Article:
WASHINGTON – The owners and operators of Summerhill Place Apartments, a 268 apartment complex in Renton, Wash., have agreed to pay $110,000 in damages and civil penalties to settle a lawsuit alleging that the complex had discriminated against African-Americans, Hispanic Americans, Indian Americans and families with children in violation of the Fair Housing Act, the Justice Department announced today. The settlement must still be approved by the U.S. District Court for the Western District of Washington.
“Working families already face enough challenges finding affordable housing,” said Thomas E. Perez, Assistant Attorney General for the Civil Rights Division. “Unlawful discrimination because of their race, their national origin, or because they have children, should not be one of them.”
“I am pleased that this settlement will both assist those who were discriminated against, and ensure rights are protected going forward,” said U.S. Attorney for the Western District of Washington Jenny A. Durkan. “The fair housing training for Summerhill’s employees and the plan to provide a recreation area for all the tenants, including children, will provide a brighter future for all prospective residents.”
The lawsuit, filed on July 16, 2010, named as Summerhill Place LLC (the owner of Summerhill Place Apartments), Gran Inc. (the management company) and Rita Lovejoy (the former on site manager). Lovejoy is no longer employed by the other defendants. The suit alleged, among other things, that defendants steered Indian tenants away from one of the five buildings at Summerhill, treated tenants from India less favorably than other tenants and discouraged African-Americans, Hispanics and families with children from living at Summerhill. The suit arose after the Fair Housing Council of Washington conducted testing at Summerhill, and the results of that testing were reported to the Department of Housing and Urban Development (HUD). After an investigation, the secretary of HUD determined that there was reasonable cause to believe that discriminatory housing practices had occurred, issued a charge of discrimination, and referred the matter to the Department of Justice.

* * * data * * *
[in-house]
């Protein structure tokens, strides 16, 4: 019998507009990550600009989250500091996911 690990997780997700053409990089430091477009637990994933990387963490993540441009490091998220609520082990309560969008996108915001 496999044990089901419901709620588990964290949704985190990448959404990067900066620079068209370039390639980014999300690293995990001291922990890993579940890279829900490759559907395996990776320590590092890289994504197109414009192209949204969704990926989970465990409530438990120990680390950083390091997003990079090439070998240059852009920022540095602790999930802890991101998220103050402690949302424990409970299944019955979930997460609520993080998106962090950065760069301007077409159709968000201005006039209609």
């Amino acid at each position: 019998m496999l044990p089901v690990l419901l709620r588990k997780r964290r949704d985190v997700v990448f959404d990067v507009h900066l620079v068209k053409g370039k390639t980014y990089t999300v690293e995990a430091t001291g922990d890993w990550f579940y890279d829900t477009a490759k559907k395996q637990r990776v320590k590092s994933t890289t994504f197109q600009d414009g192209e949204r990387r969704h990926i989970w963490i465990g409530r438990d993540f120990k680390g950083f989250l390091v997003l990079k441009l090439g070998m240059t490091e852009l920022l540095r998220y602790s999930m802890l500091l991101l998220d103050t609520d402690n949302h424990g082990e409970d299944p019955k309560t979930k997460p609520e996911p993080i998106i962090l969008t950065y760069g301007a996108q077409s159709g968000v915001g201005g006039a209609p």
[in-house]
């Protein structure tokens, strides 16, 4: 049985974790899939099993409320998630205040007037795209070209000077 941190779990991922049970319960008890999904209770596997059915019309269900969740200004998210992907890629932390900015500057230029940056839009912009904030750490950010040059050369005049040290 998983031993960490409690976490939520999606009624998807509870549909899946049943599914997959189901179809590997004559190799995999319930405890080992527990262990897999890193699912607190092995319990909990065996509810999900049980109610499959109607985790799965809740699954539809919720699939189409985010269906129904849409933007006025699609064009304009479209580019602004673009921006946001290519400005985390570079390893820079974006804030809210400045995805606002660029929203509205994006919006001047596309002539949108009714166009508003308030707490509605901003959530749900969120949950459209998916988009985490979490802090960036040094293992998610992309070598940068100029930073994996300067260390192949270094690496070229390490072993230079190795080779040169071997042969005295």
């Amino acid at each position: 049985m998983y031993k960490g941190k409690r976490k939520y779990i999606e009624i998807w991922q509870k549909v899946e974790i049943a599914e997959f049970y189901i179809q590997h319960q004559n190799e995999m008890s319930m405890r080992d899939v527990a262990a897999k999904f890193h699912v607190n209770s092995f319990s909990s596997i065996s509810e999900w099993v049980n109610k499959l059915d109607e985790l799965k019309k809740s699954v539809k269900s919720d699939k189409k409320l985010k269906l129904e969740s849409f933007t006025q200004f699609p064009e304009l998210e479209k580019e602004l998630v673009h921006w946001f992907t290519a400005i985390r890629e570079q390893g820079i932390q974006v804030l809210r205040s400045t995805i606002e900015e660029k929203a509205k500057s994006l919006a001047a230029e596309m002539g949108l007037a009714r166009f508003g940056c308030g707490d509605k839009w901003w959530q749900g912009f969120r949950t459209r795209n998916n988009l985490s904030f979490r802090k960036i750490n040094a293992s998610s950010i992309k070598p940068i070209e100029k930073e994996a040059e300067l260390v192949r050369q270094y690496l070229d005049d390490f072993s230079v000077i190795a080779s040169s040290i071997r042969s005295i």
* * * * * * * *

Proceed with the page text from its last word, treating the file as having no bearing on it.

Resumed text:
“HUD has the authority to bring cases under the Fair Housing Act based on any credible evidence that discrimination is occurring at a housing development, even if no specific individual steps forward to file a formal complaint,” said John Trasviña, HUD’s Assistant Secretary for Fair Housing and Equal Opportunity. “Whenever HUD discovers that a housing provider is turning away potential tenants or mistreating current residents because of their race, ethnicity, or family composition, HUD will vigorously enforce the Fair Housing Act.”
Under the terms of the settlement, the defendants will:
Individuals who are entitled to share in the settlement fund will be identified through a process established in the settlement. Persons who believe they were subjected to unlawful discrimination at Summerhill should contact the Justice Department toll-free at 1-800-896-7743 mailbox # 9997 or e-mail the Justice Department at firstname.lastname@example.org .
Fighting illegal discrimination in housing is a top priority of the Justice Department. The federal Fair Housing Act prohibits discrimination in housing on the basis of race, color, religion, sex familial status, national origin and disability. More information about the Civil Rights Division and the laws it enforces is available at www.justice.gov/crt. Individuals who believe that they have been victims of housing discrimination can call the Housing Discrimination Tip Line at 1-800-896-7743, e-mail the Justice Department at email@example.com or contact HUD at 1-800-669-9777.